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Chromatic Pressure: Paintings and Sculpture by John Richey
May 3 - June 29Free
Dates: May 3 – June 29, 2019
Opening Reception: Friday, May 3 from 6:00 – 8:00 pm
Cost: Free Admission
The Exhibit: Art Center East is pleased to present Chromatic Pressure, an exhibit featuring the painting and sculpture of John Richey. The public is invited to attend the opening reception on Friday, May 3 from 6:00 – 8:00 pm and the exhibit will remain on display through June 29. All Art Center East exhibits and receptions are free admission.
Richey creates large-scale abstract paintings and wooden sculptures, formats that echo his love of big landscapes. He and his wife Margaret, a ceramics artist, moved to Cove from Tallahassee, Florida in 2017 because of the affinity both have for Oregon’s natural bounty.
“The first time I came to Oregon, I was blown away by the landscapes,” said Richey. “The forests, the ocean, the mountains, were so much more grand than anything I was used to.”
Richey and his wife found themselves in La Grande by accident while on a camping trip in the 1980’s. Mesmerized by the beauty of the Valley, they continued visiting for the next thirty years until their youngest finished undergraduate college and they were free to make a more permanent move to Northeast Oregon.
Richey has been painting since he pursued a Master of Fine Arts degree at Florida State University in Tallahassee. There, he studied under British-born abstract painter Trevor Bell, known for his large-format paintings and vibrant use of color, two traits that influenced Richey’s work. After finishing his MFA, Richey eventually landed as the art department chair of Albany State University, one of Georgia’s largest historically black universities, where he taught everything from art history to visual art intro classes and his specialty, painting.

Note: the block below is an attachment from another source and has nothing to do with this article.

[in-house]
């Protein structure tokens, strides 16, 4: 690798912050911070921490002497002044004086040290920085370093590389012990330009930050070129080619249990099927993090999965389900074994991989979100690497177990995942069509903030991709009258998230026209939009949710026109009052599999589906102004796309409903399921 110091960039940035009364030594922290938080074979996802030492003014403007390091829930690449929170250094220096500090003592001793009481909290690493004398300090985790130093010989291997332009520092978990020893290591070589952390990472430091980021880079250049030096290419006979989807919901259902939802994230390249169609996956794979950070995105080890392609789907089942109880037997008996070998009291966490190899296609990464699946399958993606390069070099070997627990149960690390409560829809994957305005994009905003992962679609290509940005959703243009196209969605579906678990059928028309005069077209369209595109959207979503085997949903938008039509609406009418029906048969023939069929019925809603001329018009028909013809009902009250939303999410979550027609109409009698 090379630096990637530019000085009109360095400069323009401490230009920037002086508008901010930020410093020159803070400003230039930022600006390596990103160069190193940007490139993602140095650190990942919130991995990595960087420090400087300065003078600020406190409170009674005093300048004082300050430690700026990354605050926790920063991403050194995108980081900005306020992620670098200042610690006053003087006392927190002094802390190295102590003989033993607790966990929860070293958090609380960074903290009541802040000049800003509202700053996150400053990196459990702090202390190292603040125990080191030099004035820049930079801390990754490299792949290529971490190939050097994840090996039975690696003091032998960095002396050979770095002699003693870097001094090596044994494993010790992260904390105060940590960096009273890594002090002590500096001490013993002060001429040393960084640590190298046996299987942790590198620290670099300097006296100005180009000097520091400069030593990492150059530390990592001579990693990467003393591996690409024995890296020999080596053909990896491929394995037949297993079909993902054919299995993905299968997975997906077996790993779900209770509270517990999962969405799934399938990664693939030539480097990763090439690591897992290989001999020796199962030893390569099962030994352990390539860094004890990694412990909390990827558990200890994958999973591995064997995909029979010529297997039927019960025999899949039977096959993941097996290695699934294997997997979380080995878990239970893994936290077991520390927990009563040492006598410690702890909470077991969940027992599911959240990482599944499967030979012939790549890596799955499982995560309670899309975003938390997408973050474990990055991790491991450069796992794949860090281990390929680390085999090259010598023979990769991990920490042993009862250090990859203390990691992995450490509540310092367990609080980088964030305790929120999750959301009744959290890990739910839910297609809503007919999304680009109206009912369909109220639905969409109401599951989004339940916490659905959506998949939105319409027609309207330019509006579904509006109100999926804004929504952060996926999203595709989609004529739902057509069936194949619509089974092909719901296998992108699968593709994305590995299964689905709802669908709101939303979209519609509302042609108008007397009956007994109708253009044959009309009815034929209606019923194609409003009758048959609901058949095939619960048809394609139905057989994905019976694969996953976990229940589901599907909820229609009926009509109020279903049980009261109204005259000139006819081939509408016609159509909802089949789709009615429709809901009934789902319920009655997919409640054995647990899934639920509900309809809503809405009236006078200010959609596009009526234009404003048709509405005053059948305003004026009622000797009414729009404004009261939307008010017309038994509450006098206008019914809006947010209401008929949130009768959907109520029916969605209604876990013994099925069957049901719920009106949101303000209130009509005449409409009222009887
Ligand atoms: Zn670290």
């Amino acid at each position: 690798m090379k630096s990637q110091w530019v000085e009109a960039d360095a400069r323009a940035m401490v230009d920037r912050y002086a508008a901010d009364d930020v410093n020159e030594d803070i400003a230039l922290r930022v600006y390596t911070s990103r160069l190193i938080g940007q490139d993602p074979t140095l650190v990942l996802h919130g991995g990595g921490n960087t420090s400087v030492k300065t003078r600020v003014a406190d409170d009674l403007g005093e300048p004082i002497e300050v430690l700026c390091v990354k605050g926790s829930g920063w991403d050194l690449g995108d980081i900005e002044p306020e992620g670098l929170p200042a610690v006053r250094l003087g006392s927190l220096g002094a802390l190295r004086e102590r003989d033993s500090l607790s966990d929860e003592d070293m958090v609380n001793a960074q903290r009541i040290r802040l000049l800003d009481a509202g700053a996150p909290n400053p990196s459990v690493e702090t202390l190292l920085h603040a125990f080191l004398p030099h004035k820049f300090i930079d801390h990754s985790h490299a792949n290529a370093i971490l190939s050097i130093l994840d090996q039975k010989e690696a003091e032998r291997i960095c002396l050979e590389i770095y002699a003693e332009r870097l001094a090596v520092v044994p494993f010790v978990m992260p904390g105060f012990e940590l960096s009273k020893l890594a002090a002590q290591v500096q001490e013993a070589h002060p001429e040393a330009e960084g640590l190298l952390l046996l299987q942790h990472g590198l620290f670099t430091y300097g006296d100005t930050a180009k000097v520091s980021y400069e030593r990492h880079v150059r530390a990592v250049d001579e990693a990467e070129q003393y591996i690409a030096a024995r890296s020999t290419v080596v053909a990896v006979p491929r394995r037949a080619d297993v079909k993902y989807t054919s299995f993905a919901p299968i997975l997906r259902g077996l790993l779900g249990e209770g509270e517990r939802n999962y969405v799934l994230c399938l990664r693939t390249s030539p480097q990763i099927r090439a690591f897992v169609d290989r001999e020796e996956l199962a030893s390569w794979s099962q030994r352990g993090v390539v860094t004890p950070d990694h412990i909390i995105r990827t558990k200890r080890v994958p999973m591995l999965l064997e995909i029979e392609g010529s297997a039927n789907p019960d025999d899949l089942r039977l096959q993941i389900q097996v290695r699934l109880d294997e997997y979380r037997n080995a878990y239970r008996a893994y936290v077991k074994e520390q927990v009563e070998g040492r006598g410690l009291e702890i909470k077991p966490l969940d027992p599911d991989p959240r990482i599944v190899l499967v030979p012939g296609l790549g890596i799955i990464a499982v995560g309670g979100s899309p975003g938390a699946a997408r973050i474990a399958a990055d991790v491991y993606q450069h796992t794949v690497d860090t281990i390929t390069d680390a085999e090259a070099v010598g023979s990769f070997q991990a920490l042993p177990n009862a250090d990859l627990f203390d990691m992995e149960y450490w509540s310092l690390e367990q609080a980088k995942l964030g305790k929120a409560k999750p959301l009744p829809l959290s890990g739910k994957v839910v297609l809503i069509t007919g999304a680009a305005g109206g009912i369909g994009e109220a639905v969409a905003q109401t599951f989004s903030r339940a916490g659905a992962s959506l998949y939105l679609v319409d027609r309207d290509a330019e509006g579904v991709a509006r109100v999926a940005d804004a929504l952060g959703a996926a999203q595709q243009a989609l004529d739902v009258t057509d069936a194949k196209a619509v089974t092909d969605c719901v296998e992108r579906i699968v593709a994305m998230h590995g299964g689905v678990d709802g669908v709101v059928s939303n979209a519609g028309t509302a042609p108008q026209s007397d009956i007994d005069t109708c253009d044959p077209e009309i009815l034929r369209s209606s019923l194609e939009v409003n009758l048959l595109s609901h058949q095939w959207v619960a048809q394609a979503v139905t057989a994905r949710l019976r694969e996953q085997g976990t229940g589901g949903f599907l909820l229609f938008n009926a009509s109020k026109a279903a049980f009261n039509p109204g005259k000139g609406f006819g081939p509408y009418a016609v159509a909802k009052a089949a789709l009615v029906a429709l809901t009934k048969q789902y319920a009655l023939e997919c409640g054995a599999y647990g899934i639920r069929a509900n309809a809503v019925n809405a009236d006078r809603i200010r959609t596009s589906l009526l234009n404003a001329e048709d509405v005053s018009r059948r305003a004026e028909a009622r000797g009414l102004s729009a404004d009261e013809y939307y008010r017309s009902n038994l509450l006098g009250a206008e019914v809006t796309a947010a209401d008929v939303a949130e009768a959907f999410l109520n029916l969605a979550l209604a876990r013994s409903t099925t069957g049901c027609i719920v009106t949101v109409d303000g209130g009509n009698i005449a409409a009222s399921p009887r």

Richey’s process is to look for balance in the composition, starting with a set of colors he thinks might work together, then paring it down by eliminating colors or visual elements until he feels a resonance emerge. He typically paints with acrylic on surfaces such as plywood or aluminum panels.
His work usually follows three phases. The first is the initial idea, prompted by something he sees in the world that forms into a vision for a painting. As he begins to lay it out in paint, the composition takes on its own characteristics, not always adhering to the idea he began with. The second phase is where most of the painting happens, following the conversation between his idea and the direction that the painting wants to go. Once he gets as far as he can with it, he lets the work rest, returning to it in several weeks or even years. At this point, the third phase, he can approach the painting with fresher eyes, seeing new solutions to problems that had stumped him, finding new inspiration, or returning again to the original idea.
“I’m always looking for ways to add freshness to the process. Sometimes I’ll turn the painting upside down or look at it from the end of the driveway to find a new way of seeing the work.”
Richey also works in sculpture, carving vertical bodies of laminated wood into organic shapes that reference the natural world he is fascinated by.
“My sculpture is more biological than conceptual,” Richey said. “Because I work in isolation from other conceptual sculptors, I don’t have their work to reference. I was at the beach recently and was completely amazed by all the shapes of the sand – that’s the sort of thing I’m inspired by.”
Registration cancellations & transfers must be made through Art Center East at (541) 624-2800 48 hours or more before the class start time. We cannot issue refunds or transfers for cancellations received after the 48-hour cutoff. Exceptions will be considered for medical or family emergencies. ACE will honor a refund, minus a $10 administration fee when the cancellation is made 48 hours or more before class start date. When a class is canceled due to low enrollment, we will issue a refund for all registration fees. ACE will contact you in the event of a cancellation.